Wednesday, June 13, 2007

high-concept plots

The past week has been light on writing and adrift on planning, and not so much planning as contemplation. Time to get going on a new novel. The finished one is out in the ether looking for an agent, and I need the bones of a new dreamtime. I tend to recall stories as either character-driven, or plot-driven, though the best ones generally had both elements. A good author/teacher like John Dufresne, in “The Lie That Tells a Truth,” suggests setting your character in motion and just watch what happens. Get it down. That would certainly get a story started, but not having anything for a plot is daunting. Then there are the writers for whom the plot is all consuming. “What I’m Reading Now,” a blog by Allisa Lauzon is a wonderful collection of her YA book reviews that I’ve been following lately, and the biggest thing that seems to hook this reader is most often the plot. Some are so pumped-up and bizarre that I’m just going to have to read them to see if the author really pulled it off. Here’s a terrific example of a high-concept plot from “I’d Tell You I Loved You, But Then I’d Have to Kill You,” by Ally Carter:
"From the outside the Gallagher Academy for Exceptional Young Women appears to be a boarding school for rich and snotty young women. The school, however, is actually a training school for future spies. Cammie is a Gallagher legacy and the daughter of the school's headmistress. By her sophomore year, she is already fluent in fourteen languages and knows how to kill a man seven different ways and is starting her first covert operations course...”

The concept is almost outlandish—and yet, it’s totally intriguing. Is it going to be tongue-in-cheek, or serious stuff? Ally has another spy-themed book in her credits, so she probably knows the genre; I’ll just have to read this one to see. Another high-concept plot I found intriguing was “Blue Bloods,” by Melissa De La Cruz:


“The most powerful and elite families in New York City are hiding a secret- a secret that their children are about to discover as they are inducted into The Committee. They are Blue Bloods- an ancient race of Vampires. Schuyler's life changes dramatically when her invitation arrives to join The Committee. She soon discovers that they are hiding things- especially after a young Blue Blood turns up dead- her life force completely drained. An interesting new take on a vampire novel. Blue Bloods moves quickly, capturing readers’ interests from the beginning.”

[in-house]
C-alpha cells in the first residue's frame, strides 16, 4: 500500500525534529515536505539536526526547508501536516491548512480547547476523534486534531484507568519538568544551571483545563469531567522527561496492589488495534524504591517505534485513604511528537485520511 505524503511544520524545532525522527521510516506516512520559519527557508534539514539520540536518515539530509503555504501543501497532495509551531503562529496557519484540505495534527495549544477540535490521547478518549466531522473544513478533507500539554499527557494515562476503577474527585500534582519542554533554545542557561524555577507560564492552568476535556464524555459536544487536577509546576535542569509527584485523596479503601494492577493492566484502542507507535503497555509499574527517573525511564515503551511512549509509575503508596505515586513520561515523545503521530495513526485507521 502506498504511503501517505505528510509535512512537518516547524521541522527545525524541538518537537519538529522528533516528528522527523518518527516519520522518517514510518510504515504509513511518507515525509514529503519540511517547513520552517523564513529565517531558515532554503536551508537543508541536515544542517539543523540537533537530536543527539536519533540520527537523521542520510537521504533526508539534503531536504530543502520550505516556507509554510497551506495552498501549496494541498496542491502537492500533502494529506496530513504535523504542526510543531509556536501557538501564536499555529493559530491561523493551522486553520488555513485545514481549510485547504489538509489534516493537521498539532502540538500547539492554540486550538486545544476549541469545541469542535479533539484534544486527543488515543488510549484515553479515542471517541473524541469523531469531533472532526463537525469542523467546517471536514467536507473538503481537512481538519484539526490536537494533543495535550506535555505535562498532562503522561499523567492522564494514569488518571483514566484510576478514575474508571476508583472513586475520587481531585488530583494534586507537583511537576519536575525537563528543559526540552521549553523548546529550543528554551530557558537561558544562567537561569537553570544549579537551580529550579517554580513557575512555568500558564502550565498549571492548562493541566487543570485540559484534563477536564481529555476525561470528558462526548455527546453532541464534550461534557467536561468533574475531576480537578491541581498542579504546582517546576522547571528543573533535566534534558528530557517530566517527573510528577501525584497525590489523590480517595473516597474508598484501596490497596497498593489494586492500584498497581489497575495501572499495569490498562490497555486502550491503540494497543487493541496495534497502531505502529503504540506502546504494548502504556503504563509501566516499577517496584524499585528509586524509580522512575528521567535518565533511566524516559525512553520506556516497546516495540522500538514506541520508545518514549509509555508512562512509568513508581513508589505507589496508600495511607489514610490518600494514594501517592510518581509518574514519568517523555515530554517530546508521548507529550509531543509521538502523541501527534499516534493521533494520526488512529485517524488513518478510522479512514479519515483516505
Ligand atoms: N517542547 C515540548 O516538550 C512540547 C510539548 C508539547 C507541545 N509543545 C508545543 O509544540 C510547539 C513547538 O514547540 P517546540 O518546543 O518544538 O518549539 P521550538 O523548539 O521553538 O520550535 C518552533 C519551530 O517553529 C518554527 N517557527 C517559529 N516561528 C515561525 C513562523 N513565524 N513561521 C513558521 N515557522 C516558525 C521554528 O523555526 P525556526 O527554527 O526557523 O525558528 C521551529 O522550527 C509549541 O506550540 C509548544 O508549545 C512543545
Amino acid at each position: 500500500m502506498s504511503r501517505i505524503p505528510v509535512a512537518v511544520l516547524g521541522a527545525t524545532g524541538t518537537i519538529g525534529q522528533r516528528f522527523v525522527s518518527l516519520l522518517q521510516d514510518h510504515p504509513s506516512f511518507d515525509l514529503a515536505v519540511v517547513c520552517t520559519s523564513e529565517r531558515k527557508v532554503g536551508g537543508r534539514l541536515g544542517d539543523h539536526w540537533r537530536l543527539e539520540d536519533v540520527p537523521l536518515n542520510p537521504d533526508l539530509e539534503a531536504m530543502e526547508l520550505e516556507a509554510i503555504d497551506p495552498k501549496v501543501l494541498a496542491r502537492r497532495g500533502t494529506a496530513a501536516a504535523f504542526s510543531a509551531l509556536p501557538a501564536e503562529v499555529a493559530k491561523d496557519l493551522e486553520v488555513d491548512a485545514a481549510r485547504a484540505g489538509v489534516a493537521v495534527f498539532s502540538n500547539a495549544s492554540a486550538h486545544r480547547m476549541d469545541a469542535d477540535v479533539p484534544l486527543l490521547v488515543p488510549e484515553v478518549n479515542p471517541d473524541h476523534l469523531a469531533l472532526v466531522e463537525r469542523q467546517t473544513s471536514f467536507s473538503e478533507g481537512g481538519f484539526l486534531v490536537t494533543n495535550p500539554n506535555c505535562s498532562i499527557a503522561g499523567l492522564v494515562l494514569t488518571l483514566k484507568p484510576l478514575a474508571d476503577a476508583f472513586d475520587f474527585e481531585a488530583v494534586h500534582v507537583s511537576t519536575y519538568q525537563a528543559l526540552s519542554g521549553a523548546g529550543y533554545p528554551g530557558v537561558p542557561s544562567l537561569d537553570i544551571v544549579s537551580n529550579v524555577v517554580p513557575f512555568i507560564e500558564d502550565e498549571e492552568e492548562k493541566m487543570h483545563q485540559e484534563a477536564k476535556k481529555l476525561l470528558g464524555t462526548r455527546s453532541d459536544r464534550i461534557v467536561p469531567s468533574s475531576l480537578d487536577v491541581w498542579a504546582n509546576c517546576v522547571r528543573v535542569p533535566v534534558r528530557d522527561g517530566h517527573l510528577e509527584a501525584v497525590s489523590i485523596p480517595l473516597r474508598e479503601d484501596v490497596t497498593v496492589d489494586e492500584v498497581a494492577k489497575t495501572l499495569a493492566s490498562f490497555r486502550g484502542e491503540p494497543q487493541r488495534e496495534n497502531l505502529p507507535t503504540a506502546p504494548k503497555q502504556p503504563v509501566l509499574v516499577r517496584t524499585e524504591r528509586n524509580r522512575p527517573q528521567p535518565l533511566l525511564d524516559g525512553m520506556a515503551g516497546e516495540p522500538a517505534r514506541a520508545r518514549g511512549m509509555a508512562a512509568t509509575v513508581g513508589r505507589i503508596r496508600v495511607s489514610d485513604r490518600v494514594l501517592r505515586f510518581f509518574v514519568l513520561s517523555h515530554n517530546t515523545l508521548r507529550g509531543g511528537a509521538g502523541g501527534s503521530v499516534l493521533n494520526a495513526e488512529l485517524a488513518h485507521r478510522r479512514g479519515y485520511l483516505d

A belief in vampires today is a rational stretch, but the concept has a long history in storytelling, books, movies, and TV, so that the readiness to suspend disbelief is already at work for the author. Here, Melissa has a great plot, but she’ll have to work a lot harder to keep the reader wrapped up in the “fictional dream,” as per writing guru John Gardner. I love the ambition of her setup and I’ll read this book, too.

3 comments:

Bruce said...

Interesting how both plots play with reader expectations... undermining them in ways that are provocative, to say the least. A boarding school that secretly trains spies, and "blue bloods" who are secretly vampires. Plus... the notion of secrets revealed... always a reliable way to draw readers into a story, don't you think?

Jack said...

Those hooks/high-concepts were such good demonstrations of the sort of story material that fairly jumps out of crowded columns of reviewed books. Other books might prove to be more worthy reading gems, but these are probably more apt to be tried by readers. I'm wishing these authors success in delivering.

Emmly said...

Interesting to know.

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